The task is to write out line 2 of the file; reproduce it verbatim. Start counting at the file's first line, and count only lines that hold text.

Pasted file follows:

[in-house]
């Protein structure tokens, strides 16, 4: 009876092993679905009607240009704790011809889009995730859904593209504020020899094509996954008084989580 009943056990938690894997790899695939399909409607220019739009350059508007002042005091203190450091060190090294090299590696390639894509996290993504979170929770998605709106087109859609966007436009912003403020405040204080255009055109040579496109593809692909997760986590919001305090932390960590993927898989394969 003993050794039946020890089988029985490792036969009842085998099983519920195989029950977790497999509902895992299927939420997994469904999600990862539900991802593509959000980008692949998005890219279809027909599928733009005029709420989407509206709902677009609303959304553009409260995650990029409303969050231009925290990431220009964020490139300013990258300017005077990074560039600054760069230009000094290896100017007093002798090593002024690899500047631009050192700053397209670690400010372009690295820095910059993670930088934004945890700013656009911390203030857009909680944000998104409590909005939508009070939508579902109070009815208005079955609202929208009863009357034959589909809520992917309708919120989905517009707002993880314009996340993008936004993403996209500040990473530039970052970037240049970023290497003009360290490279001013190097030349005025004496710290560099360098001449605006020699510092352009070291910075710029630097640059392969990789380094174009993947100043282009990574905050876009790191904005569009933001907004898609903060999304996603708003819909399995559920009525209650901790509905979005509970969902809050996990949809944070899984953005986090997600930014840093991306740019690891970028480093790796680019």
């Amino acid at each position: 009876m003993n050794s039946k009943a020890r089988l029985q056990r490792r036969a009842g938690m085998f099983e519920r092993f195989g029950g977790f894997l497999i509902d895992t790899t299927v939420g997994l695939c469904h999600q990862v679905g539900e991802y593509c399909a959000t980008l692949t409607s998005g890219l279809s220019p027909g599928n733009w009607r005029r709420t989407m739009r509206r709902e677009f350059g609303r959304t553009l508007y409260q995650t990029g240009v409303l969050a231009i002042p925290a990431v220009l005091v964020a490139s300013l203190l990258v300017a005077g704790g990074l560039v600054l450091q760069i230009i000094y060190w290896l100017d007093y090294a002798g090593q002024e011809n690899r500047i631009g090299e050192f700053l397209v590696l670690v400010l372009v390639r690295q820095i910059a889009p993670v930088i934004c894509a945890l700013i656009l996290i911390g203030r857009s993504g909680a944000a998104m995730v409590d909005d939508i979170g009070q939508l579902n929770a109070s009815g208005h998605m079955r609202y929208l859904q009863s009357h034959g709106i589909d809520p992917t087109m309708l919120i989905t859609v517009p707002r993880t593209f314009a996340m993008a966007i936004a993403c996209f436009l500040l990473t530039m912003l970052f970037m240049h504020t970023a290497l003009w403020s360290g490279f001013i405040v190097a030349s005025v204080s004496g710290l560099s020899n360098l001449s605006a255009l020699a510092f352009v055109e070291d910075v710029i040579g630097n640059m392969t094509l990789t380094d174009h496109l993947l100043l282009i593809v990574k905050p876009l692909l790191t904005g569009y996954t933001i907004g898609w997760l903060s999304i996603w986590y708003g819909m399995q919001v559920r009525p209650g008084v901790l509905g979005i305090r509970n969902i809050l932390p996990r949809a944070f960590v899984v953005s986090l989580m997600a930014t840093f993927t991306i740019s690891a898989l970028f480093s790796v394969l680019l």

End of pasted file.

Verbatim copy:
């Protein structure tokens, strides 16, 4: 009876092993679905009607240009704790011809889009995730859904593209504020020899094509996954008084989580 009943056990938690894997790899695939399909409607220019739009350059508007002042005091203190450091060190090294090299590696390639894509996290993504979170929770998605709106087109859609966007436009912003403020405040204080255009055109040579496109593809692909997760986590919001305090932390960590993927898989394969 003993050794039946020890089988029985490792036969009842085998099983519920195989029950977790497999509902895992299927939420997994469904999600990862539900991802593509959000980008692949998005890219279809027909599928733009005029709420989407509206709902677009609303959304553009409260995650990029409303969050231009925290990431220009964020490139300013990258300017005077990074560039600054760069230009000094290896100017007093002798090593002024690899500047631009050192700053397209670690400010372009690295820095910059993670930088934004945890700013656009911390203030857009909680944000998104409590909005939508009070939508579902109070009815208005079955609202929208009863009357034959589909809520992917309708919120989905517009707002993880314009996340993008936004993403996209500040990473530039970052970037240049970023290497003009360290490279001013190097030349005025004496710290560099360098001449605006020699510092352009070291910075710029630097640059392969990789380094174009993947100043282009990574905050876009790191904005569009933001907004898609903060999304996603708003819909399995559920009525209650901790509905979005509970969902809050996990949809944070899984953005986090997600930014840093991306740019690891970028480093790796680019």